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Deposit protection for joint tenants

Tenancy deposit protection schemes have been operating in Northern Ireland for just over a year.  The summer months in Northern Ireland are always a busy time for tenancy changeovers, particularly in college towns where large numbers of students live.  With this in mind, it’s important to understand how deposit protection works for joint tenants.

26 June 2014
  • Deposit

Lead tenants in joint tenancies

If the tenancy agreement is a joint agreement, the deposit for the property is regarded as one deposit, even if it is composed of individual payments from different tenants. Each tenant’s individual deposit will not be protected independently.     

All tenants will have to agree to appoint one of their number to act as the lead tenant. This lead tenant will be responsible for all communication relating to the deposit.  The lead tenant is the only tenant who can ask the deposit scheme administrator to adjudicate if the tenants disagree with the landlord’s decision to withhold some or all of their deposit.

When a landlord protects the deposit in a scheme, he or she will give the lead tenant’s name to the deposit scheme administrator and confirm that the other tenants have all agreed to the appointment of the lead tenant.

What happens if the lead tenant has to leave?

The landlord can appoint a new lead tenant, as long as all the other tenants have agreed to this. If the tenants want to change the lead tenant, they’ll have to ask the landlord to organise this.  The landlord can nominate one of the other original joint tenants to be the new lead tenant and will have to confirm that all tenants have agreed to this change.

What happens at the end of the tenancy?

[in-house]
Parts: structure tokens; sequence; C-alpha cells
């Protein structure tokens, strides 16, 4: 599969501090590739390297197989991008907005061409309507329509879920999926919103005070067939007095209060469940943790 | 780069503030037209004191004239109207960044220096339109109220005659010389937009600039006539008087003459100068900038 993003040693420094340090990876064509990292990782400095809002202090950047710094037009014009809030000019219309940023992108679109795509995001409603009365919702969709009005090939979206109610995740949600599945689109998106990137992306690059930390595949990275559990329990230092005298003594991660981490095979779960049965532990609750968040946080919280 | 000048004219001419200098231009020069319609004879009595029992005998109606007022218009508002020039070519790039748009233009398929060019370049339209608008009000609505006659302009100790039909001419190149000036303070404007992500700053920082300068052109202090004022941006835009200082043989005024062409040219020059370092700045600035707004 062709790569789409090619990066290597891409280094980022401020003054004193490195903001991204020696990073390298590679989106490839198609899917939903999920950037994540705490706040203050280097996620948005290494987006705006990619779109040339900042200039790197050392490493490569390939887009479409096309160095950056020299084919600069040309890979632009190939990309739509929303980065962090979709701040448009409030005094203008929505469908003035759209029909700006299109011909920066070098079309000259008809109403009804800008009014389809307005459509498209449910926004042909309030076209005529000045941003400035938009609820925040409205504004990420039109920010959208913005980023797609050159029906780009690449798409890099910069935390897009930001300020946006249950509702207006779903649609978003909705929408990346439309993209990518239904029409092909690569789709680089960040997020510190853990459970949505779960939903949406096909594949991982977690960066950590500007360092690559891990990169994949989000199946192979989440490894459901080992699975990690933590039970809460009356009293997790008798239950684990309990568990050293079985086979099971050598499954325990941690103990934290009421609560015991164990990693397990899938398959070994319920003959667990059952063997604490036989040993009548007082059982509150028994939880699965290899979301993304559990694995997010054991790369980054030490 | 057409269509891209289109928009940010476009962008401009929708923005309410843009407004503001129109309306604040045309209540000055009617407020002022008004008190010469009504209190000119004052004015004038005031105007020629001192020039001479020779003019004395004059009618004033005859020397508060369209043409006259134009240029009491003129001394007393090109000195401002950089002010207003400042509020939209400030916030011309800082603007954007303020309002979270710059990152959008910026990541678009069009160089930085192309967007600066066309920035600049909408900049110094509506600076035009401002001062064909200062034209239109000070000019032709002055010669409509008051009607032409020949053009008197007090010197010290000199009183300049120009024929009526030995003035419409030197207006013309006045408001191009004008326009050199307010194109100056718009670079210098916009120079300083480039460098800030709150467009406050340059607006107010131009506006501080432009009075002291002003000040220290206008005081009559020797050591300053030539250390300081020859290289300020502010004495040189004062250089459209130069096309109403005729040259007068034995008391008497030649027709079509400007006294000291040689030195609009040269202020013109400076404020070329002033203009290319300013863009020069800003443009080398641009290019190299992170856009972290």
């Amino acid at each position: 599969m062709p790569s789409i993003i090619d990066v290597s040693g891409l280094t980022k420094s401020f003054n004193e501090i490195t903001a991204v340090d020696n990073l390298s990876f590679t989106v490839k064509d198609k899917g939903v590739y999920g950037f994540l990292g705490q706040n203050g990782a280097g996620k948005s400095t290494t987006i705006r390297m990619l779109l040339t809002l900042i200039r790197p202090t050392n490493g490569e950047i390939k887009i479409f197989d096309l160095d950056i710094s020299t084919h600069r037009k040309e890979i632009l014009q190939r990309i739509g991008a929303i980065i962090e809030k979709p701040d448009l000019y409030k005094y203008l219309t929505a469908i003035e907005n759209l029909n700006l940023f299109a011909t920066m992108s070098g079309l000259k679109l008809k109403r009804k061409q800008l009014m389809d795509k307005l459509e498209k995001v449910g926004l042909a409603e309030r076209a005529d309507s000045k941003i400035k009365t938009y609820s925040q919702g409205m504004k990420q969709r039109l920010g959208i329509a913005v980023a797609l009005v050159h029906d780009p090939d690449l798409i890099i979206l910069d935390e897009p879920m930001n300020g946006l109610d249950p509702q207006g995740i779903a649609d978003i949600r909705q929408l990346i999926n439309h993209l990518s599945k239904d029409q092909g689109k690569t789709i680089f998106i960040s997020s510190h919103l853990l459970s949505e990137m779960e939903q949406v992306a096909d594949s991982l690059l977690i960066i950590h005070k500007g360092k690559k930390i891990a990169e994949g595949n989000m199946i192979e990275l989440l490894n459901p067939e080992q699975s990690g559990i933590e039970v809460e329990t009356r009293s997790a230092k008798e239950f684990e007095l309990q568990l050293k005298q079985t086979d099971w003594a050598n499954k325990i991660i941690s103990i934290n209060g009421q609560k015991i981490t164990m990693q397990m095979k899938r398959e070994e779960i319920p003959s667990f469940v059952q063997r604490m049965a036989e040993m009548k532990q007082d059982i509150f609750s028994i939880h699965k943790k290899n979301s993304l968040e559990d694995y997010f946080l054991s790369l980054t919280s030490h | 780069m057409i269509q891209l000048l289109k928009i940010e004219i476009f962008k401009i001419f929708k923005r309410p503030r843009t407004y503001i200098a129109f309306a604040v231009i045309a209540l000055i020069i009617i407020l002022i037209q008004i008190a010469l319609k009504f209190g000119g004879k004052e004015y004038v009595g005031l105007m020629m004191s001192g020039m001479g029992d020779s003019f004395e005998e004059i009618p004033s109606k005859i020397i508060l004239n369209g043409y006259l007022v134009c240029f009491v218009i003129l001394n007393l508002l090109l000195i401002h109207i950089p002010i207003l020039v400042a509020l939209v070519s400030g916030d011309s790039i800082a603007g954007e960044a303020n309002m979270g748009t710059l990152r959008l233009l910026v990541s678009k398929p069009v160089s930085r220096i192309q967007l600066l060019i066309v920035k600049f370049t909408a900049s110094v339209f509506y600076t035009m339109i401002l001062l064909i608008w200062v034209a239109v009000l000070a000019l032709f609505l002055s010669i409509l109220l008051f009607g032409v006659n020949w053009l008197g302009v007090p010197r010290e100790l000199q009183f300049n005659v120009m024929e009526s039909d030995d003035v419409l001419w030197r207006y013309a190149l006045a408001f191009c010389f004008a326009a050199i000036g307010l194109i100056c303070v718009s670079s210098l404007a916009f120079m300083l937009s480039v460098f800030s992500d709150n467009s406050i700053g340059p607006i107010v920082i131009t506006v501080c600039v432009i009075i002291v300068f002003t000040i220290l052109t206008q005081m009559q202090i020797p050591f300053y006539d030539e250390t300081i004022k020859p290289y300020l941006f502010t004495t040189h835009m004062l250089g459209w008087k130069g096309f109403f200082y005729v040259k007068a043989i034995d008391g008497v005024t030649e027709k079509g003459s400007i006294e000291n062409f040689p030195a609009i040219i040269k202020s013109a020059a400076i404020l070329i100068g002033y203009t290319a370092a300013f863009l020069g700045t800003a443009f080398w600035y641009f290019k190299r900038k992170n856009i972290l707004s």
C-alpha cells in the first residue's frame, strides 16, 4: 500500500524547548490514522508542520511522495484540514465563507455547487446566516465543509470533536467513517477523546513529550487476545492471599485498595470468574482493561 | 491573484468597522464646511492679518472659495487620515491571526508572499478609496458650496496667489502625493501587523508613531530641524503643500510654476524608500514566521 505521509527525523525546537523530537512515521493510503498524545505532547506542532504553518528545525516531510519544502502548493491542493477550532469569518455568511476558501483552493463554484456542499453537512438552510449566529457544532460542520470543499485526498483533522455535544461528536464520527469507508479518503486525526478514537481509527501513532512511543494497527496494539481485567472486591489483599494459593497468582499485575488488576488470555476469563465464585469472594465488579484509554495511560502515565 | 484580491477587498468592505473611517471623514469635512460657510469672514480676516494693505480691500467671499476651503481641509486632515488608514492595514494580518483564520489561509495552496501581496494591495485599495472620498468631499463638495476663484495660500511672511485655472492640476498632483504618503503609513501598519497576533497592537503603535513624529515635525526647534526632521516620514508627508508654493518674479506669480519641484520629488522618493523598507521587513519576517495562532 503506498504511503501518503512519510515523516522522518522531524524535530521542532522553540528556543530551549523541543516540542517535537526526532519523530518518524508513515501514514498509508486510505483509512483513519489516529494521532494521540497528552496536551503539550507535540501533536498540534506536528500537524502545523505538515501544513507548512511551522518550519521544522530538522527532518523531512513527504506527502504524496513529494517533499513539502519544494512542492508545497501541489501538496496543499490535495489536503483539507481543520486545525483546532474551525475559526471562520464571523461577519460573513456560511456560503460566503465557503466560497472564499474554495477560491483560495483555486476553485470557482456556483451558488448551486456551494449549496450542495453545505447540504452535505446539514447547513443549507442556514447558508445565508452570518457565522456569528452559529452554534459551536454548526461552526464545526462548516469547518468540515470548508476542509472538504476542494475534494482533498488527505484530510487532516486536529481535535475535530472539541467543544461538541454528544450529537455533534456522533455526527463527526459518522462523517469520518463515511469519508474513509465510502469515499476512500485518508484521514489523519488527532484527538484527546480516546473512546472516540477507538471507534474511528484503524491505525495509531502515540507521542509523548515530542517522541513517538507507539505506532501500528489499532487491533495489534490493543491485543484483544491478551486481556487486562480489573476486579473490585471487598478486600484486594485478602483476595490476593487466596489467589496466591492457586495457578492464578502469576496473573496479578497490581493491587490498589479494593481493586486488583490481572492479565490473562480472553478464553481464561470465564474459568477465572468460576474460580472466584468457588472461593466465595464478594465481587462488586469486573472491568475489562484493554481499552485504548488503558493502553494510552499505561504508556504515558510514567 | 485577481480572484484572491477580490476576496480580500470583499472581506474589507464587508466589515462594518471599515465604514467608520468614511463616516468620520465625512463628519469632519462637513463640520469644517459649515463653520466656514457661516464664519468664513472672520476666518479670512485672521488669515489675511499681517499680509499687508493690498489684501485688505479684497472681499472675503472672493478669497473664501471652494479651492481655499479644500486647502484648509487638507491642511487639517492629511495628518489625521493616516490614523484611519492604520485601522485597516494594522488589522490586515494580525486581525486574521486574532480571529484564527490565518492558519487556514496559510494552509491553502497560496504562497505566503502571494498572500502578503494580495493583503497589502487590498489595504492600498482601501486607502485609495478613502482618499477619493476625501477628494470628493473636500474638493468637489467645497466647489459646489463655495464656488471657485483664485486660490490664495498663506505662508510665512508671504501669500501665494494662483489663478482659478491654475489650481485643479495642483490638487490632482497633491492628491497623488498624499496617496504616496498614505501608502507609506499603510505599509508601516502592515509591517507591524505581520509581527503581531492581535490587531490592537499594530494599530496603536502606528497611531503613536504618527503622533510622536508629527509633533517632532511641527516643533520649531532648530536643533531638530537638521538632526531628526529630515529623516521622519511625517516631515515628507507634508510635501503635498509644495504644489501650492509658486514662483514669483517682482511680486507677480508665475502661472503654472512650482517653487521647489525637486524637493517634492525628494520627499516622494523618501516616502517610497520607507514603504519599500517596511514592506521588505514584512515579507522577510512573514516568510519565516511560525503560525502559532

When a tenancy ends, the landlord will normally make a proposal to the scheme explaining what the scheme should do with the deposit money.  A copy of this proposal will be sent to the tenants.  The lead tenant has 30 working days to respond to this proposal.

If the scheme hasn’t received a response from the lead tenant within 15 working days, they will write to the other tenants offering them the opportunity to appoint a new lead tenant.

Do all tenants get an equal share of the money back?

The landlord’s repayment proposal can specify that different amounts be returned to different tenants.  This could happen if one tenant is solely responsible for damage to the property. 

The lead tenant can dispute

  • the amount returned and
  • how the amount has been divided between tenants.

If the lead tenant accepts the amount but disagrees with how it has been split, the deposit scheme administrator will divide the returned money equally between all tenants. 

What happens if the lead tenant doesn’t return the money to the other tenants?

At the end of the tenancy the money is paid into an account specified by the lead tenant.  It is then up to the lead tenant to ensure that all other tenants receive their fair share of the deposit money.

If a lead tenant does not return the money to the other tenants, they may have to take legal action against the lead tenant in Small Claims Court.  It is essential that all the other tenants in the property have a forwarding address for their lead tenant.

Deposit protection in Northern Ireland

Only three companies are authorised to provide deposit protection services in Northern Ireland.  They are:

  • TDS Northern Ireland
  • My Deposits NI and
  • the Letting Protection Service

A landlord must give tenants information about the scheme he or she is using to protect the tenants’ deposit within 28 days of this money being paid over.  The scheme leaflet should explain the exact procedures tenants need to follow to get their money back at the end of the tenancy.

TDS NI has produced a useful guide, explaining exactly how it deals with joint tenancies